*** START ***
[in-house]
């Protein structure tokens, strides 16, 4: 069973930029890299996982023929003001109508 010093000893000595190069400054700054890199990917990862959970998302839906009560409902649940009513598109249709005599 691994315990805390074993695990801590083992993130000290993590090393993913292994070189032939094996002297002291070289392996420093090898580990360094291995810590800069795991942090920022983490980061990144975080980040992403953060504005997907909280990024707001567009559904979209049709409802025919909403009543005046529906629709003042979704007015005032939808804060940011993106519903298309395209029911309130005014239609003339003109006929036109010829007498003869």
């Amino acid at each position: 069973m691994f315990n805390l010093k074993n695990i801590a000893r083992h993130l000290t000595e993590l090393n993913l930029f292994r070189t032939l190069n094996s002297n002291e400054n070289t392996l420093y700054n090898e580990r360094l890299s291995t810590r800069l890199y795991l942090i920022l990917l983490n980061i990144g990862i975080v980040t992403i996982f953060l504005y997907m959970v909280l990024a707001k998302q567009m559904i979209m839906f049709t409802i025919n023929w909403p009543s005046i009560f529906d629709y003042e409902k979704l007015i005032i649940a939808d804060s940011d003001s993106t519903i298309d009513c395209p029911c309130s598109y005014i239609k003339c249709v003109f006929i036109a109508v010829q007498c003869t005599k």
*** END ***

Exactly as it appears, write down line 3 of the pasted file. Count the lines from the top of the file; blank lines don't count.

């Amino acid at each position: 069973m691994f315990n805390l010093k074993n695990i801590a000893r083992h993130l000290t000595e993590l090393n993913l930029f292994r070189t032939l190069n094996s002297n002291e400054n070289t392996l420093y700054n090898e580990r360094l890299s291995t810590r800069l890199y795991l942090i920022l990917l983490n980061i990144g990862i975080v980040t992403i996982f953060l504005y997907m959970v909280l990024a707001k998302q567009m559904i979209m839906f049709t409802i025919n023929w909403p009543s005046i009560f529906d629709y003042e409902k979704l007015i005032i649940a939808d804060s940011d003001s993106t519903i298309d009513c395209p029911c309130s598109y005014i239609k003339c249709v003109f006929i036109a109508v010829q007498c003869t005599k």